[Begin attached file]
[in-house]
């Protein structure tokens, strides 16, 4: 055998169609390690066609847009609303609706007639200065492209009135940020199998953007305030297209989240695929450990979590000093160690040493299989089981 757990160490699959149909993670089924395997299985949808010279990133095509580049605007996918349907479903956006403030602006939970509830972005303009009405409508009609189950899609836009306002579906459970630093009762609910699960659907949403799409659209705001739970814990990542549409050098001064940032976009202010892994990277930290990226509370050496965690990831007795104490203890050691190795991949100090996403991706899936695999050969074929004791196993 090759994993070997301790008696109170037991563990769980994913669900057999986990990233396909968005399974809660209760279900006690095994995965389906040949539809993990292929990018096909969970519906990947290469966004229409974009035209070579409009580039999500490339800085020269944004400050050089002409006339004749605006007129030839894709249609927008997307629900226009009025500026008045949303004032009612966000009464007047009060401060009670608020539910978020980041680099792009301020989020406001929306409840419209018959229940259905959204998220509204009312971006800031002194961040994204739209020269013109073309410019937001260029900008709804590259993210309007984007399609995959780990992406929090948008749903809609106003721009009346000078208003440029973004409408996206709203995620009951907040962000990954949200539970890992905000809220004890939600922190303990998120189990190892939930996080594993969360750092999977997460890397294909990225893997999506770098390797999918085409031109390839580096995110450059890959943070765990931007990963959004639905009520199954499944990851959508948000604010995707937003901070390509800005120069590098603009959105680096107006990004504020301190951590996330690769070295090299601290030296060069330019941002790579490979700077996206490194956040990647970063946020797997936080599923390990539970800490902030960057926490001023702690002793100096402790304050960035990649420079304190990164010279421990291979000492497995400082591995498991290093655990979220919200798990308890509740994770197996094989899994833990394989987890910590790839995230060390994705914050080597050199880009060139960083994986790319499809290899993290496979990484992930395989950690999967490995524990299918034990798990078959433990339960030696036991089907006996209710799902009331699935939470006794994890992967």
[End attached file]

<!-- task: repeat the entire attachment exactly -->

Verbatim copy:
[in-house]
């Protein structure tokens, strides 16, 4: 055998169609390690066609847009609303609706007639200065492209009135940020199998953007305030297209989240695929450990979590000093160690040493299989089981 757990160490699959149909993670089924395997299985949808010279990133095509580049605007996918349907479903956006403030602006939970509830972005303009009405409508009609189950899609836009306002579906459970630093009762609910699960659907949403799409659209705001739970814990990542549409050098001064940032976009202010892994990277930290990226509370050496965690990831007795104490203890050691190795991949100090996403991706899936695999050969074929004791196993 090759994993070997301790008696109170037991563990769980994913669900057999986990990233396909968005399974809660209760279900006690095994995965389906040949539809993990292929990018096909969970519906990947290469966004229409974009035209070579409009580039999500490339800085020269944004400050050089002409006339004749605006007129030839894709249609927008997307629900226009009025500026008045949303004032009612966000009464007047009060401060009670608020539910978020980041680099792009301020989020406001929306409840419209018959229940259905959204998220509204009312971006800031002194961040994204739209020269013109073309410019937001260029900008709804590259993210309007984007399609995959780990992406929090948008749903809609106003721009009346000078208003440029973004409408996206709203995620009951907040962000990954949200539970890992905000809220004890939600922190303990998120189990190892939930996080594993969360750092999977997460890397294909990225893997999506770098390797999918085409031109390839580096995110450059890959943070765990931007990963959004639905009520199954499944990851959508948000604010995707937003901070390509800005120069590098603009959105680096107006990004504020301190951590996330690769070295090299601290030296060069330019941002790579490979700077996206490194956040990647970063946020797997936080599923390990539970800490902030960057926490001023702690002793100096402790304050960035990649420079304190990164010279421990291979000492497995400082591995498991290093655990979220919200798990308890509740994770197996094989899994833990394989987890910590790839995230060390994705914050080597050199880009060139960083994986790319499809290899993290496979990484992930395989950690999967490995524990299918034990798990078959433990339960030696036991089907006996209710799902009331699935939470006794994890992967």